Carla Churchill Lentz, mother of the teen who was critically injured, said emergency workers have told her there is no way her daughter should have lived inside such a mangled car. Of the priest, she said, "I do believe he certainly could have been an angel dressed in priest's attire because the Bible tells us there are angels among us."

The scene unfolded Sunday morning. Katie Lentz, a sophomore at Tulane University, was driving from her parents' home in Quincy, Ill., to Jefferson City, Mo., where she has a summer internship and planned to attend church with friends. The Mercedes she was driving collided with another vehicle on a highway near Center, Mo. The accident crushed Lentz's vehicle into a ball of sheet metal that lay on the driver's side, Reed said.

Reed's team and emergency workers from several other jurisdictions tried for at least 45 minutes to remove the twisted metal from around Lentz. Various pieces of equipment broke and the team was running out of choices. A helicopter waited to carry Lentz to the nearest trauma center. Though Lentz appeared calm, talking about her church and her studies toward a dentistry degree, her vital signs were beginning to fail, Reed said.

"I was pulled off to the side by one of the members of the" helicopter evacuation team, Reed said. "He expressed to me that we were out of time. Her condition looked grim for her coming out of that vehicle alive. She was facing major problems."

At that point, Reed's team agreed to take the life-threatening chance of sitting the vehicle upright so that Lentz could be removed from it. This is dangerous because a sudden change in pressure to the body can be critical, he said.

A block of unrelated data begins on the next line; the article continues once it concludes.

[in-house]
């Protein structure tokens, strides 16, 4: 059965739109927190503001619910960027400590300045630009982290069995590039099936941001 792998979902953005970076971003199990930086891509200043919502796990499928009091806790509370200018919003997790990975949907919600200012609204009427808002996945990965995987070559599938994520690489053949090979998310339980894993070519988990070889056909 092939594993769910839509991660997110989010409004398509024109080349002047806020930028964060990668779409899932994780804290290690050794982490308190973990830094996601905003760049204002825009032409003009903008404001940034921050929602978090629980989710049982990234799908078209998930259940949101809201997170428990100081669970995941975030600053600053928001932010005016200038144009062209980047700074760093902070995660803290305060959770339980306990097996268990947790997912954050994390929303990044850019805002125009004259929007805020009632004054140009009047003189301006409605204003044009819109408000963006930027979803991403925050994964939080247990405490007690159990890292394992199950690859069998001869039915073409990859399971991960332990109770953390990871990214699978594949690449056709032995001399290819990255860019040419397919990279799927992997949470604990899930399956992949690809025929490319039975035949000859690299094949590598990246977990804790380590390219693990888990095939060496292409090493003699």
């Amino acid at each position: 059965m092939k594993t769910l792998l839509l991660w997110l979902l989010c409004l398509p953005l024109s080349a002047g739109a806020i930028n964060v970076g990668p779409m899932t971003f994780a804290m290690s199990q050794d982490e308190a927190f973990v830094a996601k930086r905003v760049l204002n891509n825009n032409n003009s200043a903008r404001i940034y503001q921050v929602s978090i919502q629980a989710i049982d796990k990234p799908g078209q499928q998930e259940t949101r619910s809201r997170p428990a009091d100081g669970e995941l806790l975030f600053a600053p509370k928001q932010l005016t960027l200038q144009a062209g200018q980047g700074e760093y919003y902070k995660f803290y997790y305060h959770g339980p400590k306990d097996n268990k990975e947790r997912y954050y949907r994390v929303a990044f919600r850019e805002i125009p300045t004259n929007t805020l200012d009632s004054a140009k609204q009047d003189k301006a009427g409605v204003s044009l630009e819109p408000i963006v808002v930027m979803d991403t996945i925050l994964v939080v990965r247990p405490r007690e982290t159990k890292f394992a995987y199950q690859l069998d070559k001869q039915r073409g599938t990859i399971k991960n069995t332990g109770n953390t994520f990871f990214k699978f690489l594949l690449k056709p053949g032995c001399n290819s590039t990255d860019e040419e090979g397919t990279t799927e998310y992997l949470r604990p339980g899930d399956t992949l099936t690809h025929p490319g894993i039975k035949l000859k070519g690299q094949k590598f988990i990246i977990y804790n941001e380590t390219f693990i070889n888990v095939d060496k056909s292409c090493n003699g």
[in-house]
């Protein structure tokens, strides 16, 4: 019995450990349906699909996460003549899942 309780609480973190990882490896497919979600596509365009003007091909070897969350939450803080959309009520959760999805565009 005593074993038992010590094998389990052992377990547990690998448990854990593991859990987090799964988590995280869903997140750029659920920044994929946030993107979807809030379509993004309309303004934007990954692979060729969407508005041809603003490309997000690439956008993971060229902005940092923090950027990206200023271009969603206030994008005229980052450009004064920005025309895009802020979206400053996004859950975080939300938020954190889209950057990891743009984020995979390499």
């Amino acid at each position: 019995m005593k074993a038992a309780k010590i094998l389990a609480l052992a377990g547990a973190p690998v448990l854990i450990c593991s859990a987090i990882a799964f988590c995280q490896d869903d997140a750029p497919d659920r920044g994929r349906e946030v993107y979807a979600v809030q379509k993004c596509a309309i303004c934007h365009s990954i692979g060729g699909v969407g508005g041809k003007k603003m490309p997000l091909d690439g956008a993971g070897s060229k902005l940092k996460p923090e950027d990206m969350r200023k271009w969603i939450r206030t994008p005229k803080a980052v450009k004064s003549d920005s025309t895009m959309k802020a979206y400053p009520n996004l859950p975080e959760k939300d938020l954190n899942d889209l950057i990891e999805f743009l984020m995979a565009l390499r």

That's when Lentz asked if someone would pray with her and a voice said, "I will."

The silver-haired priest in his 50s or 60s in black pants, black shirt and black collar with visible white insert stepped forward from nowhere. It struck Reed as odd because the street was blocked off 2 miles from the scene and no one from the nearby communities recognized him.

"We're all local people from four different towns," Reed said. "We've only got one Catholic church out of three towns and it wasn't their priest."

Reed and the other emergency workers were on their knees. The priest of about medium build, maybe 6-feet-tall, stood above them.

"This priest approached Katie and began to pray openly with her," Reed said. "He had a bottle of anointing oil with him and he used that."

Another firefighter who had been watching said it appeared as if the priest also sprinkled Reed and two other emergency workers nearby with oil.

Everything happened quickly after that. Twenty emergency workers pulled together and sat the car upright, Churchill Lentz said. Katie Lentz's vital signs improved and a rescue team from a neighboring community suddenly appeared with fresh equipment and tools. Lentz was removed and rushed to the hospital.

With Lentz gone, the rescue team prepared to clean up, Reed said.

"We all go back to thank this priest and he's gone," he said.

Initially, they assumed he had to get to his home church to lead Sunday services. But then they looked at their photos of the scene.

"I have 69 photographs that were taken from minutes after that accident happened — bystanders, the extrication, our final cleanup — and he's not in them," Reed said. "All we want to do is thank him."

Meantime, the Missouri State Highway Patrol reports a 26-year-old male was arrested Sunday on charges of DWI, failure to drive on the right half of the roadway and second-degree felony assault. He was treated and released from a local hospital, according to the report.

The Facebook page of Lentz's mother, Carla Church Lentz, indicates Lentz is on the mend despite suffering two broken femurs, a broken tibia and fibia, broken left wrist, nine broken ribs, a lacerated liver, ruptured spleen and bruised lung.

Churchill Lentz said her daughter has undergone two surgeries at Blessing Hospital in Quincy, Ill., and will undergo two more, but has been upgraded from critical to serious and is doing well.

"She sustained a lot of injuries, however, her face is beautiful, her teeth are perfect, she is sunshine, and everyone who's contacted us — those emergency personnel, the Missouri State Patrol, the deputies, the firemen — they are all saying the same thing, she never cried, she never screamed, she would just say, 'pray for me and pray out loud.'"

Source: USA Today